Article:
studio catherine griffiths


Salted:Singlet logo

Singlet for Salted:Singlet's first full-length dance work, An Unfortunate Willingness To Agree

Poster and flyer for the Wellington season of An Unfortunate Willingness To Agree,
NZ Fringe Festival 2012

Poster paste-up, Wellington, NZ Fringe Festival 2012 / photographs: Catherine Griffiths

Poster and flyer for the second season of An Unfortunate Willingness To Agree,
Auckland Fringe Festival 2013

Publicity trail over the days during the Auckland season

Auckland Fringe Review:

An Unfortunate Willingness to Agree
Guest review: The Liberal Agenda
by Martyn Bradbury aka Bomber, February 22, 2013

‘Unashamedly from a young person’s perspective, this work ultimately speaks of our desire for something much more human and honest.’
-Oliver Connew

Doesn’t it just.

So, contemporary dance is an art form that I’ve never really ‘got’. But, I’m starting to wonder if that’s simply because I’ve never seen any good contemporary dance. I went to the opening show of ‘An Unfortunate Willingness to Agree’ and found myself engaged in the show in a way that I’ve not experienced with dance before- it really got me thinking. It certainly helps that the themes dealt with by the piece are all pretty juicy.

The show was inspired by director Oliver Connew’s experience of unsatisfactory long-distance communication when his whole family left Wellington and spread across the globe. The show explores these mediums of communication in the context of the political unrest of 2012.

The show begins with a t.v. playing live Al Jazeera, which is so good, I would have been quite satisfied by just watching it for 45 minutes. I was just getting to the point of thinking ‘at what point does us sitting here watching the news become awkward?’ when the dancers emerged. The 45 minute show moves through a series of phases inspired by different ways humans connect in contemporary times; t.v., newspapers, skype and the internet. Each had its own energy and combined, they leave you with a cocktail of feelings. There was frustration and apathy; disconnection and connection; confusion and peace. The show is excellently paced; frantic and electric with perfectly placed moments of stillness.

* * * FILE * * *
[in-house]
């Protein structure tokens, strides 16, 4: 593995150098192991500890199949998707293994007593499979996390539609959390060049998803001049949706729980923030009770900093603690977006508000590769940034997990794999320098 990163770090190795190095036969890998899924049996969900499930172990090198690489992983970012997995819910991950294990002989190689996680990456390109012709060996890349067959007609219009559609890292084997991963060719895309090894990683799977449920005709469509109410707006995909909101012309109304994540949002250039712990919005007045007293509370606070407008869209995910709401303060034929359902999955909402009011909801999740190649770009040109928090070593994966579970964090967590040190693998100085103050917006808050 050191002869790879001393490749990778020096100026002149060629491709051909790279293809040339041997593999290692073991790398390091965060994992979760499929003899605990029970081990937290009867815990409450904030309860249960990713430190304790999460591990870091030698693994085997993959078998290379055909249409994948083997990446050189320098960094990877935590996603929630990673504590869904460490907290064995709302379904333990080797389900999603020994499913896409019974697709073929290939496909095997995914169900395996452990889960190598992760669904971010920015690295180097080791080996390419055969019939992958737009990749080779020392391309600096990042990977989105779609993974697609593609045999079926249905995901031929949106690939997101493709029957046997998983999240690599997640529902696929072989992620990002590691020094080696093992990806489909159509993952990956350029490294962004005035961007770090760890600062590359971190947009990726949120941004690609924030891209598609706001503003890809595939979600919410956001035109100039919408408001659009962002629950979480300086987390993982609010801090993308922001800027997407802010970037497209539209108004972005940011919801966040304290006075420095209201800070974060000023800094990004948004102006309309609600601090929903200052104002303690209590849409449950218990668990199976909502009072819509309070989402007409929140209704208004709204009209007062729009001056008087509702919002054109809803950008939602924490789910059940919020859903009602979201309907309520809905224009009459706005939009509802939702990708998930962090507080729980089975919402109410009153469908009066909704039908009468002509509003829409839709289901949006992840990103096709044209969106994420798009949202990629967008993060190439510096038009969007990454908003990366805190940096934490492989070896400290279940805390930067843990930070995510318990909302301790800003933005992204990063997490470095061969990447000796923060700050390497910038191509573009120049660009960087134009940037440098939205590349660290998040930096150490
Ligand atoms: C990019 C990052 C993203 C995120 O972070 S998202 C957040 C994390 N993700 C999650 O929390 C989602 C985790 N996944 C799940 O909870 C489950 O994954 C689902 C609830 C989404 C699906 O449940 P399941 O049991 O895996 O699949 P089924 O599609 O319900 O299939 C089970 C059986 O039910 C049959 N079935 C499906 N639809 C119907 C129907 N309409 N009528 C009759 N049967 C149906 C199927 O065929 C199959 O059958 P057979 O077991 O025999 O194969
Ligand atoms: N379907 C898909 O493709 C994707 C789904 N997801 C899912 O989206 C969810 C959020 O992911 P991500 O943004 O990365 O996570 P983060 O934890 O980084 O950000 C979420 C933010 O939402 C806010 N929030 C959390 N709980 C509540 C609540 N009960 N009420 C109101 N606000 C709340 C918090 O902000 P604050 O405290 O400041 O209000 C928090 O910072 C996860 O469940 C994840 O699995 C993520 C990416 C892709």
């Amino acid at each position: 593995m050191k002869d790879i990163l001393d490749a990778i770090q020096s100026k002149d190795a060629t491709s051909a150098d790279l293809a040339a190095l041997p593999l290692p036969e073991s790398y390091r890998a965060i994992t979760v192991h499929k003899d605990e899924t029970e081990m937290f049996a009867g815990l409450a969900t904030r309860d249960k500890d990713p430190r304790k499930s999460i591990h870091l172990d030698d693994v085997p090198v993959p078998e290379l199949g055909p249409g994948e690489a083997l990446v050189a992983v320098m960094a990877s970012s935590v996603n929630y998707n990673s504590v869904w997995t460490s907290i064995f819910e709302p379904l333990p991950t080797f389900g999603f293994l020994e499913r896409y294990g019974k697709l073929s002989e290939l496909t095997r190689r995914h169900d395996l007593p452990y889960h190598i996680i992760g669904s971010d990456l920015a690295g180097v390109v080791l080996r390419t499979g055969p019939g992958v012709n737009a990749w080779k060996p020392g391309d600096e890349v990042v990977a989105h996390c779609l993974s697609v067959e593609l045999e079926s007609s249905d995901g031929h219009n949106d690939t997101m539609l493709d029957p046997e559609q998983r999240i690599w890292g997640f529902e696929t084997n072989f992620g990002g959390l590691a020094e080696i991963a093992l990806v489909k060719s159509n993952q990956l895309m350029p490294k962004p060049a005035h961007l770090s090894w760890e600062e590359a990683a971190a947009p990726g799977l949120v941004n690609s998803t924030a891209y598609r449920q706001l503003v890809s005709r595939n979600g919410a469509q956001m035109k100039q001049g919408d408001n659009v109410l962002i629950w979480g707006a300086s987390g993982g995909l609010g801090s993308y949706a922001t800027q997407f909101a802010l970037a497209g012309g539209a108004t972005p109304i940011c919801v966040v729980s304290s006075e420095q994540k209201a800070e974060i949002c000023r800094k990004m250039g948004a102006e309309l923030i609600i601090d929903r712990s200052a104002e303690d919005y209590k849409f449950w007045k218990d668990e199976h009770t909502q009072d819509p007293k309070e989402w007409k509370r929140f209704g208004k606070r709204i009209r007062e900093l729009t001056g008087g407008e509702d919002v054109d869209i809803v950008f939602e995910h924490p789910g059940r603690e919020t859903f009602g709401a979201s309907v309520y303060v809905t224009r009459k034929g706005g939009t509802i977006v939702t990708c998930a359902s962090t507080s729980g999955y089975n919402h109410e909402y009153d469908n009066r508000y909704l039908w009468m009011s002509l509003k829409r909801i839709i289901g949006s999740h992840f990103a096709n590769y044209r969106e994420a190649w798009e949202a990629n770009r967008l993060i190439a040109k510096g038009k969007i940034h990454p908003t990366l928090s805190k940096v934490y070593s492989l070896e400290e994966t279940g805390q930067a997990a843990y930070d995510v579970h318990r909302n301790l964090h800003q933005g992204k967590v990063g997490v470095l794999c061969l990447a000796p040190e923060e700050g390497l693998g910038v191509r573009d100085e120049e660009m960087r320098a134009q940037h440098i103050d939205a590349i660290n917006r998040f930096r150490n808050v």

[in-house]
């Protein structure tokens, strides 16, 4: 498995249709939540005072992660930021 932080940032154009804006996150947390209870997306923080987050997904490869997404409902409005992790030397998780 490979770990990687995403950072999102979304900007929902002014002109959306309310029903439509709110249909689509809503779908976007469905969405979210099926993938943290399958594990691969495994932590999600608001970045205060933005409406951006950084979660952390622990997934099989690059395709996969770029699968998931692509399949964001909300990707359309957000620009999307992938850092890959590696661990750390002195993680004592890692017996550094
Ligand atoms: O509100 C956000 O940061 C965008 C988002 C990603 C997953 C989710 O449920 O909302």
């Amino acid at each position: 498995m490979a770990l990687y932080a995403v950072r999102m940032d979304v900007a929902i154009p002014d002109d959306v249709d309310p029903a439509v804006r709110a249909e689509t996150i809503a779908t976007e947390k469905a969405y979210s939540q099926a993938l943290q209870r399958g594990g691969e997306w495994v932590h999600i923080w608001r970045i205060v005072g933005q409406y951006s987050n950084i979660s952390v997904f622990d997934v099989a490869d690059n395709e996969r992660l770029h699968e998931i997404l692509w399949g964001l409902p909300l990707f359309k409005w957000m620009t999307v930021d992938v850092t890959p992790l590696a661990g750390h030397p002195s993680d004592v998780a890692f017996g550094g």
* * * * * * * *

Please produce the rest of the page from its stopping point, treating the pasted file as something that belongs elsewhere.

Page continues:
There are some beautiful images which are burnt into my mind. Newspapers are an brilliantly diverse prop and these dancers really play with them and come up with some beautiful uses. The added bonus is that if you are someone who would very much enjoy seeing a couple of copies of the New Zealand Herald destroyed, then this is the most beautiful way you could imagine that happening.

This show is striking and unique. If you enjoy thinking about how we connect in contemporary times or you’ve ever felt frustrated or inspired by it, then this show will speak volumes to you. I feel like I’ve had and intellectual experience, which I think is probably the first time contemporary dance has done that to me. It’s like I’ve had a really great conversation over a couple of hours and glasses of wine with someone who knows tonnes about the subject and yet, not a word was spoken. I would happily watch it a second time. Well done guys-seriously powerful stuff.

via Tumeke!


All photographs: Catherine Griffiths


05 a corporate world


exhibition: A bespoke display system for New Zealand Institute of Architects

exhibition: Point of Distance
Venice Architecture Biennale 2014 submission

exhibition: Diverse Practice
School of Architecture, VUW

exhibition: ParlourLIVE!
Venice Architecture Biennale 2016 submission

film: Making Waves with 20...

id: Athfield Architects
id: KAREN Network
id: KTA
id: Logan Studio
id: The Oxygen Group
id: Parlour
id: Sharon Jansen Architect
id: Stevens Lawson Architects

online: Interstices Journal

print: A+W•NZ
print: BRAIN magazine, JP
print: Desktop magazine, AU
print: Adam Art Gallery
print: Kristy Gorman
print: Creative New Zealand
print: TypeSHED11

poster: A+W•NZ
poster: A Cadavre Exquis, TS11
poster: Fête du Graphisme 2015
poster: Blue Oyster Art Space
poster: Like This, Like Us
poster: Man-Made
poster: Salted:Singlet
poster: Things That Move Me
poster: Wonder-Land
poster: Window

wayfinding: Athfield Architect
wayfinding: Distance Markers
wayfinding: Fran Wilde Walk


Logo and publicity for Salted:Singlet


client: Salted:Singlet

New Zealand

In 2011, then-student dancer and choreographer Oliver Connew asked me to design a logo for his solo production company Salted:Singlet and the accompanying publicity package for his choreographic dance work, An Unfortunate Willingness To Agree, to be performed at the NZ Fringe Festival in 2012.

A year on, the award-winning performance has attracted rave reviews after its second season at the Auckland Fringe Festival. Oliver plans to take it to Berlin later this year.


related links

facebook: Salted:Singlet

2000s selected

Athfield Architects
REANNZ Research & Education Advanced Network New Zealand
The Oxygen Group

1990s selected/archived

Creative New Zealand
Victoria University
Wools of New Zealand


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